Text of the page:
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Does RAID have a place in object-oriented storage environments?

Expert Brien Posey explains whether RAID technology can bring any benefits to an object storage environment.

Brien PoseyBrien Posey

Does RAID have a place in object-oriented storage environments?

Object-oriented storage is quickly becoming the standard for storage in the cloud and in the enterprise, but does RAID have a place in object storage environments?

Object storage was actually created as a RAID replacement. Although RAID has been the de facto standard for data protection for decades, RAID has trouble scaling to match the needs of today's larger environments.

One problem with RAID is the time it takes to rebuild the contents of a failed multi-terabyte drive. In addition, when using RAID 5 or RAID 6, storage performance can be significantly diminished while the array is rebuilt.

Fault-tolerant RAID arrays are designed to protect against disk failure, but as the number of drives in an array increases, the likelihood of a failure also increases.

Object-oriented storage is designed to address these problems by dealing with objects rather than file systems. In an object storage environment, each disk's contents can be mirrored multiple times. That means if a disk were to fail, the storage environment can simply redirect requests to a different copy of the disk. The performance impact involved is minimal and this approach also reduces the urgency of replacing failed disks because several other replicas of the disk may be readily accessible.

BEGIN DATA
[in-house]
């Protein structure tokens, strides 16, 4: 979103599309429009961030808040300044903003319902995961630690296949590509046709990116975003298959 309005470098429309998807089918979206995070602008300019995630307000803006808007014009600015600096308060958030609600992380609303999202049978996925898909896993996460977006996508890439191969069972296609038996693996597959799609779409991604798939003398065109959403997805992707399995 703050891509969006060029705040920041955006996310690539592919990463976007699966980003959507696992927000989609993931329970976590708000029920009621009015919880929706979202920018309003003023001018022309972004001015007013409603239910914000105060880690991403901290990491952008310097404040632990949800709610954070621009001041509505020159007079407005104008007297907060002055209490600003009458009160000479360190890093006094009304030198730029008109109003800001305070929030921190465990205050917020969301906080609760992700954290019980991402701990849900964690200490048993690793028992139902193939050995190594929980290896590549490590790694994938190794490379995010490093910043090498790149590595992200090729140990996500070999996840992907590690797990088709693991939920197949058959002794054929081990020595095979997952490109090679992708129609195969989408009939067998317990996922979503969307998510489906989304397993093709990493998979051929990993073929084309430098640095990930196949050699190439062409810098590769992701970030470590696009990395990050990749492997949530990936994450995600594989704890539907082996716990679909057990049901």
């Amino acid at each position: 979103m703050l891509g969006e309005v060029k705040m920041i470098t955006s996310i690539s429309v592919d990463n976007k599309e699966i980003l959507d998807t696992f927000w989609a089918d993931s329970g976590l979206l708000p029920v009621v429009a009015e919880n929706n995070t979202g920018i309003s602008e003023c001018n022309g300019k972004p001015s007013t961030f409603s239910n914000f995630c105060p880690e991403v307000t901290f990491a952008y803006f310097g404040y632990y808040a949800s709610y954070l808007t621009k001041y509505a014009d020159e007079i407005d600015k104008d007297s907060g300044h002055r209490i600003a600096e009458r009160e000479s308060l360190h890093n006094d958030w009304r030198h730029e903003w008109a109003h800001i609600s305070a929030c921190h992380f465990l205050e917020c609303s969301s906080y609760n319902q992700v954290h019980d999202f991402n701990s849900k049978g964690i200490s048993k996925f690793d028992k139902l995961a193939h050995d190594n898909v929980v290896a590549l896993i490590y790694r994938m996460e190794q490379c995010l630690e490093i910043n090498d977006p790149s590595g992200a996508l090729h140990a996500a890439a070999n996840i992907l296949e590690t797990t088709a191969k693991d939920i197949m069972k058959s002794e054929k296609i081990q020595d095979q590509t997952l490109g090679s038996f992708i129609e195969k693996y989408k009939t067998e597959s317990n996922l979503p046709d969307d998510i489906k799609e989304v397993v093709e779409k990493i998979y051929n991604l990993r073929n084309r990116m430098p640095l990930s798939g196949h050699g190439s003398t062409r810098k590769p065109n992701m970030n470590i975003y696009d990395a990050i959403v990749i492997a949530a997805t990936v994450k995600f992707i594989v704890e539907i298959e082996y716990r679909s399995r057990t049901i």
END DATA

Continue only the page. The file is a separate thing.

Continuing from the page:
Going back to the original question, I think an argument could be made that object-level storage uses a variation of policy-driven RAID, even if vendors do not explicitly use the term RAID. After all, most RAID offerings have two-way or three-way mirroring capabilities. Object storage also uses multi-copy mirroring, but this is usually referred to as replication.

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